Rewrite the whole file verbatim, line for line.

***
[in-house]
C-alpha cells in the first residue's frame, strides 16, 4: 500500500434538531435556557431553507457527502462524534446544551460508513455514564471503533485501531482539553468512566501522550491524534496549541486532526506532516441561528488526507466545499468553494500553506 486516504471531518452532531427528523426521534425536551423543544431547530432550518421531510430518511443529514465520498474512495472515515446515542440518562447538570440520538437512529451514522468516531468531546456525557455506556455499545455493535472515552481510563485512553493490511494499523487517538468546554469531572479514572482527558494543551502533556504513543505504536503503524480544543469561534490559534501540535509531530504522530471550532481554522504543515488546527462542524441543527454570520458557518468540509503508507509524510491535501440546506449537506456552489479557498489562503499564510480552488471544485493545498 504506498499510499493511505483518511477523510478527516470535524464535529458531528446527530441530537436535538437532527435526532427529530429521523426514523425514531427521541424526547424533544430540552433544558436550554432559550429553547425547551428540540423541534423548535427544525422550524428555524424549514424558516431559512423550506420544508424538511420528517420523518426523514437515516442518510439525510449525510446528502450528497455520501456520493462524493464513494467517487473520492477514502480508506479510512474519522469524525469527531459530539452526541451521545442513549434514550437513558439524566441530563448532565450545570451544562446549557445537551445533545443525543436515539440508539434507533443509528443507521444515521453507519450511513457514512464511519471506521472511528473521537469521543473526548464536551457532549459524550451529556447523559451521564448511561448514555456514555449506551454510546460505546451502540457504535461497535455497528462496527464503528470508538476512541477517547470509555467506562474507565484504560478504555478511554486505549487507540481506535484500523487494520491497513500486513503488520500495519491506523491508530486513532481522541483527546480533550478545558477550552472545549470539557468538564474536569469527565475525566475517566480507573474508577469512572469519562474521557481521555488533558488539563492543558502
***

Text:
[in-house]
C-alpha cells in the first residue's frame, strides 16, 4: 500500500434538531435556557431553507457527502462524534446544551460508513455514564471503533485501531482539553468512566501522550491524534496549541486532526506532516441561528488526507466545499468553494500553506 486516504471531518452532531427528523426521534425536551423543544431547530432550518421531510430518511443529514465520498474512495472515515446515542440518562447538570440520538437512529451514522468516531468531546456525557455506556455499545455493535472515552481510563485512553493490511494499523487517538468546554469531572479514572482527558494543551502533556504513543505504536503503524480544543469561534490559534501540535509531530504522530471550532481554522504543515488546527462542524441543527454570520458557518468540509503508507509524510491535501440546506449537506456552489479557498489562503499564510480552488471544485493545498 504506498499510499493511505483518511477523510478527516470535524464535529458531528446527530441530537436535538437532527435526532427529530429521523426514523425514531427521541424526547424533544430540552433544558436550554432559550429553547425547551428540540423541534423548535427544525422550524428555524424549514424558516431559512423550506420544508424538511420528517420523518426523514437515516442518510439525510449525510446528502450528497455520501456520493462524493464513494467517487473520492477514502480508506479510512474519522469524525469527531459530539452526541451521545442513549434514550437513558439524566441530563448532565450545570451544562446549557445537551445533545443525543436515539440508539434507533443509528443507521444515521453507519450511513457514512464511519471506521472511528473521537469521543473526548464536551457532549459524550451529556447523559451521564448511561448514555456514555449506551454510546460505546451502540457504535461497535455497528462496527464503528470508538476512541477517547470509555467506562474507565484504560478504555478511554486505549487507540481506535484500523487494520491497513500486513503488520500495519491506523491508530486513532481522541483527546480533550478545558477550552472545549470539557468538564474536569469527565475525566475517566480507573474508577469512572469519562474521557481521555488533558488539563492543558502